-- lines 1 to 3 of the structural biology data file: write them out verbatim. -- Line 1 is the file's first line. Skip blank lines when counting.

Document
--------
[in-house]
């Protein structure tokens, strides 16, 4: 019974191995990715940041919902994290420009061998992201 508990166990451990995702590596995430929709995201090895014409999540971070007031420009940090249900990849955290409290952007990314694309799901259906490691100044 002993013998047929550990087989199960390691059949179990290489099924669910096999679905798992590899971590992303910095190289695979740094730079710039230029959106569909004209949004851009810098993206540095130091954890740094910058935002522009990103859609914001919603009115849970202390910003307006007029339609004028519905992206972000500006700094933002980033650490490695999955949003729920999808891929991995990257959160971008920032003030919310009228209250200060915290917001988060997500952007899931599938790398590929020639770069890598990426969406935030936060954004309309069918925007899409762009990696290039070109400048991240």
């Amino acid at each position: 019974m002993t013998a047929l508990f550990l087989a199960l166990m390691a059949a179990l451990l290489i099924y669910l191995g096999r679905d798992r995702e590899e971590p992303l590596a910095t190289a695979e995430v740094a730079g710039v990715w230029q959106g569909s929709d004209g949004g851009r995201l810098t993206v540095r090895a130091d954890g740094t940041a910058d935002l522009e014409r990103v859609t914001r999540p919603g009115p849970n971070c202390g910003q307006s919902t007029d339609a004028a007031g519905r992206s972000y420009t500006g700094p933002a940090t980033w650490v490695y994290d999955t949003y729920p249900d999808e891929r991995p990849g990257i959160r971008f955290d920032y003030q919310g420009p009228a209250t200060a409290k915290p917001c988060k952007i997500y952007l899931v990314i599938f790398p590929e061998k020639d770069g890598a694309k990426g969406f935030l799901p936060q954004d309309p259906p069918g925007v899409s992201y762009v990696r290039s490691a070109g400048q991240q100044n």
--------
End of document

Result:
[in-house]
């Protein structure tokens, strides 16, 4: 019974191995990715940041919902994290420009061998992201 508990166990451990995702590596995430929709995201090895014409999540971070007031420009940090249900990849955290409290952007990314694309799901259906490691100044 002993013998047929550990087989199960390691059949179990290489099924669910096999679905798992590899971590992303910095190289695979740094730079710039230029959106569909004209949004851009810098993206540095130091954890740094910058935002522009990103859609914001919603009115849970202390910003307006007029339609004028519905992206972000500006700094933002980033650490490695999955949003729920999808891929991995990257959160971008920032003030919310009228209250200060915290917001988060997500952007899931599938790398590929020639770069890598990426969406935030936060954004309309069918925007899409762009990696290039070109400048991240």
């Amino acid at each position: 019974m002993t013998a047929l508990f550990l087989a199960l166990m390691a059949a179990l451990l290489i099924y669910l191995g096999r679905d798992r995702e590899e971590p992303l590596a910095t190289a695979e995430v740094a730079g710039v990715w230029q959106g569909s929709d004209g949004g851009r995201l810098t993206v540095r090895a130091d954890g740094t940041a910058d935002l522009e014409r990103v859609t914001r999540p919603g009115p849970n971070c202390g910003q307006s919902t007029d339609a004028a007031g519905r992206s972000y420009t500006g700094p933002a940090t980033w650490v490695y994290d999955t949003y729920p249900d999808e891929r991995p990849g990257i959160r971008f955290d920032y003030q919310g420009p009228a209250t200060a409290k915290p917001c988060k952007i997500y952007l899931v990314i599938f790398p590929e061998k020639d770069g890598a694309k990426g969406f935030l799901p936060q954004d309309p259906p069918g925007v899409s992201y762009v990696r290039s490691a070109g400048q991240q100044n």